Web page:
This is in an era of elevated security risk. Catalyzed by the pandemic, the cyber threat, in particular, is at an all-time high.
Remote workers are using less secure networks. Organizations don’t always have the resources to monitor the activities of employees and contractors who have access to sensitive data. Oftentimes, the family members of employees even using work devices.
Add to the mix: security leaders, tasked with running security operations, are facing unique challenges of their own – challenges that are seriously compromising their ability to function effectively.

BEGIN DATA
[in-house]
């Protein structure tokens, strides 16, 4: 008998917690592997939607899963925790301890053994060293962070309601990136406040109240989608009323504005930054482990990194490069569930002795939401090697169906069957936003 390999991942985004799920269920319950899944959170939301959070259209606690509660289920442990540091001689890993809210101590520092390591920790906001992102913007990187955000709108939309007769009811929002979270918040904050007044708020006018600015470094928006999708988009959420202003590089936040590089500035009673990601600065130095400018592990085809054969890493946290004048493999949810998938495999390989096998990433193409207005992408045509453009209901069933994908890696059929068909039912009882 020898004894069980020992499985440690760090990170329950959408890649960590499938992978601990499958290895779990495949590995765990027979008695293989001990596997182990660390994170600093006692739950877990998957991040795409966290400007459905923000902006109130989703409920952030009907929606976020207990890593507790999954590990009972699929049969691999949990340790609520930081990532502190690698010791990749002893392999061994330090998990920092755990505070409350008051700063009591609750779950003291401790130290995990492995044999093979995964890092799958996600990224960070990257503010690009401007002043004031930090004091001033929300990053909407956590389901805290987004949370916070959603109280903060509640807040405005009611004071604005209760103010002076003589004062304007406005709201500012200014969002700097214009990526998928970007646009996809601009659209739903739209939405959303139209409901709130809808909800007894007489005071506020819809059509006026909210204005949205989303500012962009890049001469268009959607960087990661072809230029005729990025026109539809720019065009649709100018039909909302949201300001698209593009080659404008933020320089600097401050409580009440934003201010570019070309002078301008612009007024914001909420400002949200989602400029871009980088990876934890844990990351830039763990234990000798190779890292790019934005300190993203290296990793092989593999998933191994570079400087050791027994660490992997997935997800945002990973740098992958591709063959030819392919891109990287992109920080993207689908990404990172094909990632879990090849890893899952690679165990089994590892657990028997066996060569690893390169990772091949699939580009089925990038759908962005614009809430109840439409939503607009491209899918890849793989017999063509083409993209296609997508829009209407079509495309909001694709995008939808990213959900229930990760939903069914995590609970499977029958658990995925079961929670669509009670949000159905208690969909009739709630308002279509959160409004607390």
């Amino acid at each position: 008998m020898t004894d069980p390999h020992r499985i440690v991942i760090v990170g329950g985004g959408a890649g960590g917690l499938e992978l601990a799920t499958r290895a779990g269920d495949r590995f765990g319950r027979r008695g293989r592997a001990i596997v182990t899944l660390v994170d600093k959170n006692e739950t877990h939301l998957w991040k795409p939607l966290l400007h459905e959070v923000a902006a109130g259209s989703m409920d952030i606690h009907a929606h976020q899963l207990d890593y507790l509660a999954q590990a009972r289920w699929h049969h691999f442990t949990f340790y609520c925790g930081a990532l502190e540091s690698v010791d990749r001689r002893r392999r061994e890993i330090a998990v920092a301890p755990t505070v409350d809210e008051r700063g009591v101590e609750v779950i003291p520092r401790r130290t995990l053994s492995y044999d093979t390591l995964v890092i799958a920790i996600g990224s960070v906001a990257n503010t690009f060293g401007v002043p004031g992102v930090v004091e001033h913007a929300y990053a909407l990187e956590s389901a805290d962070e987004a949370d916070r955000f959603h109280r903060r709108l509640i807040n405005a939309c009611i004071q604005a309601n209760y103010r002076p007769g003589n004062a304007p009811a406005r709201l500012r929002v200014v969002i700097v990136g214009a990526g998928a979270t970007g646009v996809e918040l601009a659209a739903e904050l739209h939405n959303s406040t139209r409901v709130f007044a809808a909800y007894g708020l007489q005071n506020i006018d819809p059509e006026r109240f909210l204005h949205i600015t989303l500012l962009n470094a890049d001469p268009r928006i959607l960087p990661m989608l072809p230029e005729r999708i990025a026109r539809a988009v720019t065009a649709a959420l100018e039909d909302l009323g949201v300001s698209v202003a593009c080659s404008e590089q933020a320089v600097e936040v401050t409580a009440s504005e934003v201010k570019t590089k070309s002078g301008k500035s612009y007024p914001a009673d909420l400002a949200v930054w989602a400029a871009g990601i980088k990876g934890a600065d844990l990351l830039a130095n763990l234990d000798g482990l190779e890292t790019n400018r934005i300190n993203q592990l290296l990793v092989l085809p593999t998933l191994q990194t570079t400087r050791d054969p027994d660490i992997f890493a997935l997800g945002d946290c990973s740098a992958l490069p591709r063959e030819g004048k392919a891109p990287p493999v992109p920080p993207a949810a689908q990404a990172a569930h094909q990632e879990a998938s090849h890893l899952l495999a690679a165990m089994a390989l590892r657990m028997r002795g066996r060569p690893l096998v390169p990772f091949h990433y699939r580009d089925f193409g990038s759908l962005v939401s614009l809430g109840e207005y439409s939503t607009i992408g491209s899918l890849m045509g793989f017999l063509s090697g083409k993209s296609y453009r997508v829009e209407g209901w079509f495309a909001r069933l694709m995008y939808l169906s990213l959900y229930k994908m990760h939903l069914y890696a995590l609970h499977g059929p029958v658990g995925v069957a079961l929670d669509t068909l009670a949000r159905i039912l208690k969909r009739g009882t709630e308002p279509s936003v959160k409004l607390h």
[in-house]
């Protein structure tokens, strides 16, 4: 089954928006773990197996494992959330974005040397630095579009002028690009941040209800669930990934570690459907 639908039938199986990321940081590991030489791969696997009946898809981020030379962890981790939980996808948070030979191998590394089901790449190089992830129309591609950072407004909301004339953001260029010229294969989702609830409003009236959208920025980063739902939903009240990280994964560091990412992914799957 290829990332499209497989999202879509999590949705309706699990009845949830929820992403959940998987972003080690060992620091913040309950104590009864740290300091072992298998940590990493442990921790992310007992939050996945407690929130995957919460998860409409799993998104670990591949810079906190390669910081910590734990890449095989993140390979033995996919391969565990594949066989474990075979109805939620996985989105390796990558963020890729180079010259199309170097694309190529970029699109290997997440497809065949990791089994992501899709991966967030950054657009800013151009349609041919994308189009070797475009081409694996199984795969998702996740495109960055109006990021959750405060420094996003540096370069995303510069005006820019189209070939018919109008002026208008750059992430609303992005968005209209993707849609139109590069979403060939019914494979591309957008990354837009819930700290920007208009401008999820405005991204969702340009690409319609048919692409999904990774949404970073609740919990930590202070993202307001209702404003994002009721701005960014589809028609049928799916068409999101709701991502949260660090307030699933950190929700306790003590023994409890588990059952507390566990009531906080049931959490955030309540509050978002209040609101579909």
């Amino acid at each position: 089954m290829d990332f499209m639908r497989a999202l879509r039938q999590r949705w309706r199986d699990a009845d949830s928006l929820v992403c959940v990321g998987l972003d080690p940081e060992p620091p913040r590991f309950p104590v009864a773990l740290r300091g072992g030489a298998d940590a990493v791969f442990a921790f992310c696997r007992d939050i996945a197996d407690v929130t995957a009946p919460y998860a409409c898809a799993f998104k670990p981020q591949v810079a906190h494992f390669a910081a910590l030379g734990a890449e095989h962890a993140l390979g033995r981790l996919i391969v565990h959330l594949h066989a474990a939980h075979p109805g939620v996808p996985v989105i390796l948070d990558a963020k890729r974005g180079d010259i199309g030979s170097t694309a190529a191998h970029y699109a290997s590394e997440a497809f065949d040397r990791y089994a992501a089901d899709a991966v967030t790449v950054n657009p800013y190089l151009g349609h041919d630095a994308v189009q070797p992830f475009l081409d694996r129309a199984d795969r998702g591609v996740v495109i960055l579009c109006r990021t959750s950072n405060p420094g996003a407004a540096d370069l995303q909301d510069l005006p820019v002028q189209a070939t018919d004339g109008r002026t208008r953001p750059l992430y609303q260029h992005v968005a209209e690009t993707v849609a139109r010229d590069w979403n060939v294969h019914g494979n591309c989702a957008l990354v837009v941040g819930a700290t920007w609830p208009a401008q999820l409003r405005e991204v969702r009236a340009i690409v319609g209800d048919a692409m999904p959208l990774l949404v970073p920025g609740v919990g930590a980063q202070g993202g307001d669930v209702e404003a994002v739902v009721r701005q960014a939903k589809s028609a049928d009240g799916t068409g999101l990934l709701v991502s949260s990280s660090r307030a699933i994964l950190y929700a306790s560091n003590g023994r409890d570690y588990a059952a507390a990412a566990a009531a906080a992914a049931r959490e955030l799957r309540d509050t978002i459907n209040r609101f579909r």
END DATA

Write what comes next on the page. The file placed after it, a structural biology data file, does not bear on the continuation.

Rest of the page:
What’s going on?
According to survey data from the Ponemon Institute, only seven per cent of security leaders report directly to the CEO. That’s even with three in five respondents saying that they should report directly to the top to increase awareness of security issues throughout the organization.
As a result, nearly two in three security leaders cite insufficient budget to invest in the right technologies. More than half of polled security leaders believe they lack executive support.
They are right; security leaders are being kept out of the loop.
CEOs, intentionally or not, don’t see their security deputies as stewards of overarching business goals. They often consider the security program itself as an administrative burden rather than a value-adding function.
What can security leaders do to change the calculus?
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